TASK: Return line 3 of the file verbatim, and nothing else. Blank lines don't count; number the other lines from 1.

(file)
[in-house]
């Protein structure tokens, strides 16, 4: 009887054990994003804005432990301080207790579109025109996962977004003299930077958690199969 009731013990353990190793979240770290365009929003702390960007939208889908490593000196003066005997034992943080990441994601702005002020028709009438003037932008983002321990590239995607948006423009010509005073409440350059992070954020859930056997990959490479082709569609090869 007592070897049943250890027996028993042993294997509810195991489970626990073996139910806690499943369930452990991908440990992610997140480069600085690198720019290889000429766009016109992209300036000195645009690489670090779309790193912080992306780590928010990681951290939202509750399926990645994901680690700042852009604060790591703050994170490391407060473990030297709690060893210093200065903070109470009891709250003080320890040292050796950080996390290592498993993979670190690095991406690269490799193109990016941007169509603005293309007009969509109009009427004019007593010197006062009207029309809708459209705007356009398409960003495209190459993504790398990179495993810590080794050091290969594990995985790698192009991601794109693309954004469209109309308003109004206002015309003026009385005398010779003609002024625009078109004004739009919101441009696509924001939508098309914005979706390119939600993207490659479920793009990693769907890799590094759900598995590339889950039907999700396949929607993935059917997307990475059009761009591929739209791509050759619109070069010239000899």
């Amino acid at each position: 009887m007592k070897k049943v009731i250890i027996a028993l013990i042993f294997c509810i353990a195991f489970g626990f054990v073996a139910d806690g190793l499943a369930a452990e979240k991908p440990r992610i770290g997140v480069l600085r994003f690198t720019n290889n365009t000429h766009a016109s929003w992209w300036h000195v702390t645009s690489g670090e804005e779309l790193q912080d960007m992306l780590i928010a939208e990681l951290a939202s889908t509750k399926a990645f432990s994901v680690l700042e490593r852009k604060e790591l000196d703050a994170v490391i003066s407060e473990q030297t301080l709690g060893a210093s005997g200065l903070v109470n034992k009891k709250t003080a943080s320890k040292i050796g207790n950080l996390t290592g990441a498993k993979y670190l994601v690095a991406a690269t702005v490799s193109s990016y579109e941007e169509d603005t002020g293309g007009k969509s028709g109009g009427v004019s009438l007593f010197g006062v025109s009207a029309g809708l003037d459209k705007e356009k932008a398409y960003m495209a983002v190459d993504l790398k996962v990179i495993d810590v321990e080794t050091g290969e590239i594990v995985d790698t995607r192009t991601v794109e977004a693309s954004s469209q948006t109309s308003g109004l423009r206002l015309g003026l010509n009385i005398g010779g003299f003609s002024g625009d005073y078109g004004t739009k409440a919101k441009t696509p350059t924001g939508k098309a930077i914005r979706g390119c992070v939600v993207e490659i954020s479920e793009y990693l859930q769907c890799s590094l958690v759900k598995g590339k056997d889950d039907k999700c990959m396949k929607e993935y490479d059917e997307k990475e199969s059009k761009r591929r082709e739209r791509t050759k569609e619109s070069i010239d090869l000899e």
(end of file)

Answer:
């Amino acid at each position: 009887m007592k070897k049943v009731i250890i027996a028993l013990i042993f294997c509810i353990a195991f489970g626990f054990v073996a139910d806690g190793l499943a369930a452990e979240k991908p440990r992610i770290g997140v480069l600085r994003f690198t720019n290889n365009t000429h766009a016109s929003w992209w300036h000195v702390t645009s690489g670090e804005e779309l790193q912080d960007m992306l780590i928010a939208e990681l951290a939202s889908t509750k399926a990645f432990s994901v680690l700042e490593r852009k604060e790591l000196d703050a994170v490391i003066s407060e473990q030297t301080l709690g060893a210093s005997g200065l903070v109470n034992k009891k709250t003080a943080s320890k040292i050796g207790n950080l996390t290592g990441a498993k993979y670190l994601v690095a991406a690269t702005v490799s193109s990016y579109e941007e169509d603005t002020g293309g007009k969509s028709g109009g009427v004019s009438l007593f010197g006062v025109s009207a029309g809708l003037d459209k705007e356009k932008a398409y960003m495209a983002v190459d993504l790398k996962v990179i495993d810590v321990e080794t050091g290969e590239i594990v995985d790698t995607r192009t991601v794109e977004a693309s954004s469209q948006t109309s308003g109004l423009r206002l015309g003026l010509n009385i005398g010779g003299f003609s002024g625009d005073y078109g004004t739009k409440a919101k441009t696509p350059t924001g939508k098309a930077i914005r979706g390119c992070v939600v993207e490659i954020s479920e793009y990693l859930q769907c890799s590094l958690v759900k598995g590339k056997d889950d039907k999700c990959m396949k929607e993935y490479d059917e997307k990475e199969s059009k761009r591929r082709e739209r791509t050759k569609e619109s070069i010239d090869l000899e």